The Companies Act 71 of 2008, also known as the Companies Act, is a legal framework that governs the operation and management of companies in South Africa.
One of the key sections of this act is Section 75, which deals with the duties and responsibilities of directors when it comes to the interests of the company. In particular, this section addresses the conflicting interests that directors may have when doing business with a company.
Company directors have a fiduciary duty
Directors of a company have a fiduciary duty to act in the best interests of the company at all times. This means that they must put the interests of the company ahead of their own personal interests or those of any other party.
However, when it comes to doing business with a company, directors may find themselves in a position where their personal interests conflict with those of the company. For example, a director may own a business that they would like to sell goods or services to the company they are a director of, albeit at a higher price than other businesses may render the goods or services.
Conflicts of interest must be disclosed
Section 75 of the Companies Act addresses this issue by requiring directors to disclose any conflicts of interest to the board of directors. This disclosure must be made in writing and must include details of the nature and extent of the conflict. Once the conflict has been disclosed, the board of directors must decide whether or not to approve the transaction. If the board decides to approve the transaction, they must do so in a manner that is in the best interests of the company.
It is important to note that if a director does not disclose a conflict of interest and enters into a transaction with the company, they may be held liable for any loss that the company suffers as a result. This could include fines, penalties or even criminal charges.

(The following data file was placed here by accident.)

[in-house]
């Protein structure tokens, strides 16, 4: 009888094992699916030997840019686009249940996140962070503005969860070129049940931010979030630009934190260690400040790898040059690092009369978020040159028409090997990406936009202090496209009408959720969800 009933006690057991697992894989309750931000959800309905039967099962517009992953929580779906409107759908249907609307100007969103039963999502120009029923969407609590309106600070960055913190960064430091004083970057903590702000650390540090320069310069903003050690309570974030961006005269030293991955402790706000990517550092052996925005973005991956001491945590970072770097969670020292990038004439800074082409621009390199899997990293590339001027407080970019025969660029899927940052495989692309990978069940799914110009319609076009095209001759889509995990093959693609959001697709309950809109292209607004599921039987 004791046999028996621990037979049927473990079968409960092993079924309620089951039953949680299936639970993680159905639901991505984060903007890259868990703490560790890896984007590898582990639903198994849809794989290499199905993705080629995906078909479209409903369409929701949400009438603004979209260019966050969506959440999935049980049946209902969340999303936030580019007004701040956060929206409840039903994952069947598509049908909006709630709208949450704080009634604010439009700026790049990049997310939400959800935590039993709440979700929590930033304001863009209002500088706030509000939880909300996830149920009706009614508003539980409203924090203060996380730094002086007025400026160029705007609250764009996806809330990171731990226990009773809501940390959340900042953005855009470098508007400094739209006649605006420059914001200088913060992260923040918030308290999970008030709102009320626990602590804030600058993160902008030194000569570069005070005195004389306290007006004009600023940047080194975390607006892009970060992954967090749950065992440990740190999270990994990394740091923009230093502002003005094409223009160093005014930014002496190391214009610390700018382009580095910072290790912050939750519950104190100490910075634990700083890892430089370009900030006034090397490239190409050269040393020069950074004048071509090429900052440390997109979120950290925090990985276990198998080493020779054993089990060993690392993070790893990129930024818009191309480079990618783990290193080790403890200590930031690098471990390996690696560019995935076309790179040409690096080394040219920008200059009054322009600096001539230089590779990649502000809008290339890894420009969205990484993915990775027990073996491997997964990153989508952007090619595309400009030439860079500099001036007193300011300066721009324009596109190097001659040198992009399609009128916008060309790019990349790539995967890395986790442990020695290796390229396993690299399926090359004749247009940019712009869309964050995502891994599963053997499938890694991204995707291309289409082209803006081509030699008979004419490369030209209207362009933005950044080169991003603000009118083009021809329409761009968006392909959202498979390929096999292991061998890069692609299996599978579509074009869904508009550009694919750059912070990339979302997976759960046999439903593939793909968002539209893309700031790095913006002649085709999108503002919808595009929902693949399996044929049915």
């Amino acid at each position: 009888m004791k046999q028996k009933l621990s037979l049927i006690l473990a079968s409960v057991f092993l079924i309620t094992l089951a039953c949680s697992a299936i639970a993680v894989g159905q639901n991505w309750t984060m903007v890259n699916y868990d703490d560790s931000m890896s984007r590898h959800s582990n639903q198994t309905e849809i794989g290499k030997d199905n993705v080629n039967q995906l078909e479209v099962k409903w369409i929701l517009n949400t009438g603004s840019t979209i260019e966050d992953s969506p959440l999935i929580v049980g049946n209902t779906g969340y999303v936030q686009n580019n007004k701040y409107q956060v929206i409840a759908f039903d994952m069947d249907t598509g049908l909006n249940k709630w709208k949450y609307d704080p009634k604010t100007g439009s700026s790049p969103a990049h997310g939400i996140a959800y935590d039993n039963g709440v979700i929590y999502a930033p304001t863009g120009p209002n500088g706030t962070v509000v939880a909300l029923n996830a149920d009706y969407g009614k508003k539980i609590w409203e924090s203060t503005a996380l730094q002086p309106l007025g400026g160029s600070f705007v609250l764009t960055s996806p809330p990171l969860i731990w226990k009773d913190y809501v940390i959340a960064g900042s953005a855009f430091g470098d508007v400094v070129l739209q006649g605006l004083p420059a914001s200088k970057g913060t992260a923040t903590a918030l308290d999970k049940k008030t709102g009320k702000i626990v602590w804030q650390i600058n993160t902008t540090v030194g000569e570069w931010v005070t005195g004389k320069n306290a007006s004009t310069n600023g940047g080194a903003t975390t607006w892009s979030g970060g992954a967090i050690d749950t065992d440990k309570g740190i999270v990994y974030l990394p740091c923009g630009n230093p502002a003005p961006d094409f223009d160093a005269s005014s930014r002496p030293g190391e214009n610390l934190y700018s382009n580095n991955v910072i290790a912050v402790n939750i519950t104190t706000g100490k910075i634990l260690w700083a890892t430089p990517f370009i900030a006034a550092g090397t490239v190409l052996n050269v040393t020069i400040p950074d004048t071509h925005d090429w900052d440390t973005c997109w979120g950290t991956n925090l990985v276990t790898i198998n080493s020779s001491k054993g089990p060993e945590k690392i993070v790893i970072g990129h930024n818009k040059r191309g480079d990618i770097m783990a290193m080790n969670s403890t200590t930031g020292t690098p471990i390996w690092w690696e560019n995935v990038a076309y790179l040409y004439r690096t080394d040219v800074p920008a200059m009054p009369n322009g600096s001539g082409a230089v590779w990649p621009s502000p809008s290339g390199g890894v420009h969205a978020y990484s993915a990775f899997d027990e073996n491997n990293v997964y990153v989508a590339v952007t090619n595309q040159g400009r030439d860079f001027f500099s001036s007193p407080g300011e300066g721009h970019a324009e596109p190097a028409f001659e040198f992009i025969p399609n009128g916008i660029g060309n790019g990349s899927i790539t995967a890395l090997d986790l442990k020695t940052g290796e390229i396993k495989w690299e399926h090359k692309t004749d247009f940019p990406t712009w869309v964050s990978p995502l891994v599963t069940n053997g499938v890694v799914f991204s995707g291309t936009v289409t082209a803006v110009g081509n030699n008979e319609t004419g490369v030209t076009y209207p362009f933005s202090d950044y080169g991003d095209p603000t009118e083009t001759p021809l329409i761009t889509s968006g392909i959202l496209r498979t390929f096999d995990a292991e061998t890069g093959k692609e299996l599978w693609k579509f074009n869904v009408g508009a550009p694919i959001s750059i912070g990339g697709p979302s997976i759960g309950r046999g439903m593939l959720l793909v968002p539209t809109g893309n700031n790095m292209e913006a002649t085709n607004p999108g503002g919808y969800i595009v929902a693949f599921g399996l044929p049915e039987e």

Section 75 protects the company and ensures that directors are accountable
In conclusion, Section 75 of the Companies Act 71 of 2008 serves as a safeguard against directors engaging in transactions that may benefit them at the expense of the company. It ensures that directors are held accountable for any conflicts of interest and that any transactions that are approved are done so in the best interests of the company. Directors must be transparent and disclose any potential conflicts of interest to the board of directors and let the board decide whether to approve the transaction or not.
For expert advice on directors’ conflict of interest, the Companies Act and Section 75, speak to our Corporate and Commercial Law team at Abrahams & Gross.
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The articles on these web pages are provided for general information purposes only. Whilst care has been taken to ensure accuracy, the content provided is not intended to stand alone as legal advice. Always consult a suitably qualified attorney on any specific legal problem or matter.